Ansa-Asare withdraws writ
Accra, Sept. 22, GNA - Mr Kwaku Ansa-Asare, Director of the Ghana School of Law (GSL), on Thursday formally withdrew from the High Court his application that the five member Committee of Enquiry investigating allegations of wrong doing against him be prohibited from doing so. This was after Mr Justice P. K. Gyaesayor, an appeal Court judge sitting as a vacation judge at the High Court, had overruled a request by Mr Joe Ghartey, Deputy Attorney-General and counsel for the committee, that the case should be dismissed.
Mr Ghartey had argued that Mr Ansa-Asare had clearly disregarded the procedure of the court.
Mr Ghartey said the applicant should have filed his statement before the court within 14 days of filing his application and it was, therefore, premature to hear the case.
He, therefore, prayed the court to dismiss the case. Mr Ansa-Asare told the court that the statement by the Defence that the application was premature was untenable. The applicant stated that the 14 days was to elapse on Friday and called on the court to receive oral submissions.
He argued that hearing of the case should not be interrupted. Giving his reasons for overruling the request, Mr Justice Gyaysayor said it was only after the 14 days that the Deputy Attorney General's objection became valid.
He said so far as that period had not elapsed, the case could not be dismissed.
Mr Ansa-Asare said: "I will formally withdraw the application having been assured that I would be treated fairly."
Mr Ansa-Asare said all he needed was an assurance from the Committee of a level playing field where every one would be given a fair hearing. He said this would enable him to restore his credibility in the eyes of the public.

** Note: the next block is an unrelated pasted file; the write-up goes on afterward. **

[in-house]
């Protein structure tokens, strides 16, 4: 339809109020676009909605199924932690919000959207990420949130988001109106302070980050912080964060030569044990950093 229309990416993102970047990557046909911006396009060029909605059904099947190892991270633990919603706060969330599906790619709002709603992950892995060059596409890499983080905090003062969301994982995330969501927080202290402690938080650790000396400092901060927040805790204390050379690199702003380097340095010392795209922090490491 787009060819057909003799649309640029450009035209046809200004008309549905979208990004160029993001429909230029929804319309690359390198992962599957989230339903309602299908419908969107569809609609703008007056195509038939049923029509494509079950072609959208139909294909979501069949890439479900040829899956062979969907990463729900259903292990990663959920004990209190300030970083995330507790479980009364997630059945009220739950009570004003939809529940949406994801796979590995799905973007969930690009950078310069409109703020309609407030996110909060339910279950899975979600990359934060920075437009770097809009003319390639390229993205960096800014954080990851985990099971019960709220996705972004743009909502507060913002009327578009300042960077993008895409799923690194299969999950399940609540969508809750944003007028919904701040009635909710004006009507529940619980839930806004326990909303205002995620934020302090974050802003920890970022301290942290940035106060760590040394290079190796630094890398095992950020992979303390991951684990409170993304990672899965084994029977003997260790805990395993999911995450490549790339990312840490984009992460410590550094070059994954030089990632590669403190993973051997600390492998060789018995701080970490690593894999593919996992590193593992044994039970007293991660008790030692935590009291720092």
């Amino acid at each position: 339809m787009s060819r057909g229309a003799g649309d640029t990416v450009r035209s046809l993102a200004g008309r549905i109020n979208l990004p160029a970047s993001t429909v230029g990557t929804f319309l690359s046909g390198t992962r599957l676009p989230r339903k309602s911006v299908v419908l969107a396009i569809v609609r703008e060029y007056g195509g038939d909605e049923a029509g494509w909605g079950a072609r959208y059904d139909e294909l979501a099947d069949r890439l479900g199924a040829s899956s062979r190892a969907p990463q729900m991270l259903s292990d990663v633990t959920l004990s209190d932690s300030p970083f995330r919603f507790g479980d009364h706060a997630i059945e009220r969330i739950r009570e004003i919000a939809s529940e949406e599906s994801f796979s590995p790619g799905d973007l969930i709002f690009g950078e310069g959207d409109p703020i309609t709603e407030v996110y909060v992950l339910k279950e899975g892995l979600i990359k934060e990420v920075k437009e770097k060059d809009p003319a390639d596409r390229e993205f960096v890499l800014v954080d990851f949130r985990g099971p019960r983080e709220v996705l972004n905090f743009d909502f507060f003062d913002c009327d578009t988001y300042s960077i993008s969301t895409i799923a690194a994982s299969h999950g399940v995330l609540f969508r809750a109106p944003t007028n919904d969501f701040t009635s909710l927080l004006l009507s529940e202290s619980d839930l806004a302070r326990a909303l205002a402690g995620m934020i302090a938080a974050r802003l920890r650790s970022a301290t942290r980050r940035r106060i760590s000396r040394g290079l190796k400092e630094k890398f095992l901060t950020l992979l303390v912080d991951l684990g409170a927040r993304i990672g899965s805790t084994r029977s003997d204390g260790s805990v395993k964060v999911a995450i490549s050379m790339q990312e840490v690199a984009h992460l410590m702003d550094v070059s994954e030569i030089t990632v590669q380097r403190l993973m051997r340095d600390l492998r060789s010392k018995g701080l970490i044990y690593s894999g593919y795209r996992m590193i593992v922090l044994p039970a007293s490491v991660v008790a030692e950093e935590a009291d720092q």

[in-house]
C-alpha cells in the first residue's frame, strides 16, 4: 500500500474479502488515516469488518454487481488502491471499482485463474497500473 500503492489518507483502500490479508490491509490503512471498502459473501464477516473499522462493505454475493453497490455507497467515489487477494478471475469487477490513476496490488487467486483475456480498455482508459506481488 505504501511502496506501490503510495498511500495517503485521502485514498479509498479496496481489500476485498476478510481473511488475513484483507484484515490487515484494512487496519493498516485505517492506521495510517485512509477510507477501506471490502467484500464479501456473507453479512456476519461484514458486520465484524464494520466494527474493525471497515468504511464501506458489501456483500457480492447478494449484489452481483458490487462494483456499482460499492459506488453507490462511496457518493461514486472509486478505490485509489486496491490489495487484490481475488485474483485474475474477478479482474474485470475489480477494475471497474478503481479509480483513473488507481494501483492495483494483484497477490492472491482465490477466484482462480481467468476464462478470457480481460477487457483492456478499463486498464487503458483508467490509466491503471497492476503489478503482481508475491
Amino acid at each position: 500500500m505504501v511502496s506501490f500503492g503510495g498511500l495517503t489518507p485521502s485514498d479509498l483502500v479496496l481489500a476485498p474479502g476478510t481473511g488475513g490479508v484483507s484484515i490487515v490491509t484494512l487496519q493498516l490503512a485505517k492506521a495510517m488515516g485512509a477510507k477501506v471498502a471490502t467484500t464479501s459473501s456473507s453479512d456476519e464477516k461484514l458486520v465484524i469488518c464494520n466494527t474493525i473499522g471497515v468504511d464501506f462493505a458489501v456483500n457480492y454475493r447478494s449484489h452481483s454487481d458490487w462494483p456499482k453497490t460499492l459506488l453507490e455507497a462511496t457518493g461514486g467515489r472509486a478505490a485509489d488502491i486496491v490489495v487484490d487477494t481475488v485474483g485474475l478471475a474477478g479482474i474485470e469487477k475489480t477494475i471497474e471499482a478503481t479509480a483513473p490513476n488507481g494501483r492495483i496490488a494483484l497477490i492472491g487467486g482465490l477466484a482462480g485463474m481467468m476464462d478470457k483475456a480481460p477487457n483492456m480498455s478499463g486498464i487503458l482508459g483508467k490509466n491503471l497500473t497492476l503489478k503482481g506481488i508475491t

The Deputy Attorney-General told Mr Ansa-Asare on behalf of the Committee that being a sub-committee of the General Legal Counsel and also by the ethics of the legal profession it could not do anything to tarnish his image.
Mr Ghartey told the court that Mr Ansa-Asare had told him behind the scenes that his intention was not to halt the Committee's proceedings but to ensure justice.
Mr Ansa-Asare, who refused to attend sittings by the Committee as a result of his disagreement with its conduct, was now expected to attend its sessions.
In an application for an Order of Prohibition, Mr Ansa-Asare contended that the conduct of the Committee constituted a breach of Article 17 of the 1992 Constitution.
He averred that members of the Committee had not afforded him equal treatment before the law and had been discriminatory in the way they treated him as compared to their treatment of Mr Maxwell Opoku Agyemang and Mr Albert Adare, who are petitioners in the enquiry.
The application also stated that the discriminatory behaviour of the Committee was exemplified by their involvement in the attempt to suborn Mr Peter Worglo, a worker at the School, to give false evidence about the registration of his daughter, Irene.
It said the Committee members had made public utterances that he had something to hide and that he had improperly withdrawn billions of cedis from the accounts of the School when they did not have any proof of such withdrawals.
"The Committee accused Mr Ansa-Asare of creating unspecified abnormalities in the school regarding which no evidence had been offered before them.
"Significantly, Maxwell Opoku Agyeman was allowed to offer testimony regarding facts of which he had no personal knowledge and to make bare allegations of impropriety against Mr Ansa-Asare without any proof whatsoever."
He said the bias of the respondents and their hostility towards him were palpable, unconcealed and could be seen and felt by all present at the proceedings.
The Committee would continue with sittings on Wednesday September 28.